House Moots Afghan
War, Military Budget and "Signature" Drone Strikes Exit, Iran
Wednesday, 16 May 2012 12:54
On Wednesday and Thursday, the House is expected to take up consideration of the National Defense Authorization Act. Amendments will be offered to expedite military withdrawal from
According to the way the House operates, the authorization bill is the most open opportunity to challenge current policy. When the House considers the appropriations bill, amendments can be offered to cut money for specific programs. But it is difficult to otherwise alter policy when the appropriation is considered, according to the rules of the House. On the authorization bill, there is much more scope to try to direct policy.
Every American who cares about war and peace ought to be calling Congress. The Friends Committee on National Legislation has established a toll-free number that connects you to the Capitol Switchboard: 1-877-429-0678. Then, you can ask to be transferred to your representative's office. (If you can't call, you can write here.)
What should you tell your representative's office? Whatever else you do, you should tell them that you are a constituent and give them your address to document that fact.
Then, you have some choices to make about what to emphasize. Many amendments have been offered. At this writing, we don't know which amendments will be allowed on the floor by the Rules Committee. Once the Rules Committee has decided which amendments it will allow, there might not be much time before voting begins. So, it's better to call when you can and emphasize broad themes.
For example, you could say: "I urge you to support amendments that would expedite
It is virtually certain that the Rules Committee will allow at least one amendment which would expedite
Rep. John Conyers is offering an amendment that would push back against the drive for war with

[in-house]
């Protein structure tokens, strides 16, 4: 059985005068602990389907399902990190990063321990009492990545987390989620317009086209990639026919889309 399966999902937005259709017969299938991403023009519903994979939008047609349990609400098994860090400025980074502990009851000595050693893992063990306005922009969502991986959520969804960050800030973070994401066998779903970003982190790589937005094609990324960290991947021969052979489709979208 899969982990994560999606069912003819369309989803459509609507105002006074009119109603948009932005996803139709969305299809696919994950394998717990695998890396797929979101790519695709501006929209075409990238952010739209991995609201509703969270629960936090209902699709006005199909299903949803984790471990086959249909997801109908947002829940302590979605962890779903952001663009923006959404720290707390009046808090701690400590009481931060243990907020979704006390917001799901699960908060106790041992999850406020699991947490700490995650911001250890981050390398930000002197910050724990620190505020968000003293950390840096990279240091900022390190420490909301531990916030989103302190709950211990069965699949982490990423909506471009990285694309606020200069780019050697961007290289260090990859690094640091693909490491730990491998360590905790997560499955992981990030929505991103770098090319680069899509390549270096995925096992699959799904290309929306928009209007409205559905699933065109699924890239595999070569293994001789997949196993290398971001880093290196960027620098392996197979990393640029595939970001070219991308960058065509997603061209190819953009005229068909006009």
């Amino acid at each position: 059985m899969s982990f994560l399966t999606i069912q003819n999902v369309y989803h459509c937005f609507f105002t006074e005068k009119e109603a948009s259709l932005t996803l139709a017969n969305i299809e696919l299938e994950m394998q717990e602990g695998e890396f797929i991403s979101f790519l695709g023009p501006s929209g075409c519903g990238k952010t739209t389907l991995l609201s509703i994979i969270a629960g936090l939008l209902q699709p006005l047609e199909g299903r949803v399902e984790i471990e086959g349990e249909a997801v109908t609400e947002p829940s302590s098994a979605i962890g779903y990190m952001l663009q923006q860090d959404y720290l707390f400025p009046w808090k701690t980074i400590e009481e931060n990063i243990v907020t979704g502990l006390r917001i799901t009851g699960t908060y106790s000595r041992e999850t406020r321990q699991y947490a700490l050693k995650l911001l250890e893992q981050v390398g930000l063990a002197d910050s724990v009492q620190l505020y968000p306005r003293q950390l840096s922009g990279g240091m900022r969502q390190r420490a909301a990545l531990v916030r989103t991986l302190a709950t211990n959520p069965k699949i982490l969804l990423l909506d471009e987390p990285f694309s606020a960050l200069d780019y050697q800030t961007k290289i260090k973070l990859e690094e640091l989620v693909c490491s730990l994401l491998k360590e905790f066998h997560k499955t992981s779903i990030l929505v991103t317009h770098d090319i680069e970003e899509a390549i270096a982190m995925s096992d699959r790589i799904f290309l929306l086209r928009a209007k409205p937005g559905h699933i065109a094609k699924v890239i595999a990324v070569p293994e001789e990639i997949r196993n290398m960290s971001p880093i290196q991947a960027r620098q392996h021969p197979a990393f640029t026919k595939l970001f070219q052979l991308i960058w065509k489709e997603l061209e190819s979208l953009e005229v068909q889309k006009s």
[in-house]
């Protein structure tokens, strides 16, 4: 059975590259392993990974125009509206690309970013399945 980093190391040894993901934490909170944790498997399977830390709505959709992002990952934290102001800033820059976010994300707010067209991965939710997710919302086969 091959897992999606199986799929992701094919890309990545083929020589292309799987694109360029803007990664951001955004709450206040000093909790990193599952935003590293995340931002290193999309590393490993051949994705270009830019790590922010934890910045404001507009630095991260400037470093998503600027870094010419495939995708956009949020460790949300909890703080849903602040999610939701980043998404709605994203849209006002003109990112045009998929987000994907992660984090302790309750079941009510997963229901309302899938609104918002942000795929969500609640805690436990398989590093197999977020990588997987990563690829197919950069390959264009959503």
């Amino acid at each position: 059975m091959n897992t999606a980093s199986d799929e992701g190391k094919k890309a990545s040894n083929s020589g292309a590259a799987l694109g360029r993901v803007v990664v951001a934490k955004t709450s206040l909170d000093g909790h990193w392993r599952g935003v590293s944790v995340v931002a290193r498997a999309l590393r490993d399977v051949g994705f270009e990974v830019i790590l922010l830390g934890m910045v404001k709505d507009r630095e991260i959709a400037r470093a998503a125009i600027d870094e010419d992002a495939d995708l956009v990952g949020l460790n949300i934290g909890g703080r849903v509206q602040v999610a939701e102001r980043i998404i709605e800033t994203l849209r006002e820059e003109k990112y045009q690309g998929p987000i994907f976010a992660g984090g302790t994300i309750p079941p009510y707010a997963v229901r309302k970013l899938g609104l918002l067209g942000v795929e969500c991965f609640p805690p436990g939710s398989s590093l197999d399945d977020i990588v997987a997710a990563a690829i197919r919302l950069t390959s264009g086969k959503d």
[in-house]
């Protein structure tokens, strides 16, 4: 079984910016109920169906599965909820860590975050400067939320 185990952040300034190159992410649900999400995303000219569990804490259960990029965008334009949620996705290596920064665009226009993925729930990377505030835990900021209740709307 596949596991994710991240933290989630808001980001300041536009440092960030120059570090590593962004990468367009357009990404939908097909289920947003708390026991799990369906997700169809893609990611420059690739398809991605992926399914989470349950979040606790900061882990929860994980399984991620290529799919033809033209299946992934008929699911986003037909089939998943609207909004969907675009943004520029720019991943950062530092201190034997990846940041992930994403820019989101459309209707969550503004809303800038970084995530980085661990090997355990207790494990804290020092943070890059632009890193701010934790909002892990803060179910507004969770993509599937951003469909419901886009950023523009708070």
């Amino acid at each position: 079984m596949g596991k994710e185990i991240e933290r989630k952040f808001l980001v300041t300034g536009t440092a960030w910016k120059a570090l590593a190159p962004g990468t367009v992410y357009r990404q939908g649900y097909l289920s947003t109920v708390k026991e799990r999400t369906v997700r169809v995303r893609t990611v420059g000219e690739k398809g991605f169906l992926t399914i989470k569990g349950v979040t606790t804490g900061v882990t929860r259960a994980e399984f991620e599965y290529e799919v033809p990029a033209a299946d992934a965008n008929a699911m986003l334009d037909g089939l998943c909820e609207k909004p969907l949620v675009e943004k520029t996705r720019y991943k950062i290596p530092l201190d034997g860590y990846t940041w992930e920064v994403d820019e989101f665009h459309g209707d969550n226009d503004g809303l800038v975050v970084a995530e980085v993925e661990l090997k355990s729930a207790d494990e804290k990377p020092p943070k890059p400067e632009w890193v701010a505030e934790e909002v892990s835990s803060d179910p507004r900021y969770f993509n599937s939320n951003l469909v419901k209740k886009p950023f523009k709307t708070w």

Representative Conyers is also offering amendments that would cut the military budget by terminating the F-35B, by moving ahead with retirement of 18 Global Hawk drones as proposed by the administration and by delaying the new long-range nuclear-capable bomber.
Rep. Dennis Kucinich, supported by Representative Conyers, is offering an amendment that would prohibit the military from carrying out drone strikes against unidentified targets. Senior
Judging from past years, most of the amendments that have been offered are not going to pass, and that's not surprising. If everyone already agreed on the underlying policy, in most cases, it would already be in the bill. But
But amendments that don't pass are also useful. They force members of the House to stand up and be counted on particular issues and raise the profile of concern about those issues. If they draw sufficient support, they send a signal to the administration of significant Congressional concern. If eighty members of Congress voted for the Kucinich-Conyers amendment to limit drone strikes, it would be historic, because Congress has never tried to limit drone strikes before. The administration would notice and that might lead them to be more cautious in expanding a policy that is already controversial inside the administration. And if that saved the lives of eight or twelve civilians in
Robert Naiman is policy director at Just Foreign Policy and president of Truthout's board of directors.
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"The master class has always declared the wars; the subject class has always fought the battles. The master class has had all to gain and nothing to lose, while the subject class has had nothing to gain and everything to lose--especially their lives." Eugene Victor Debs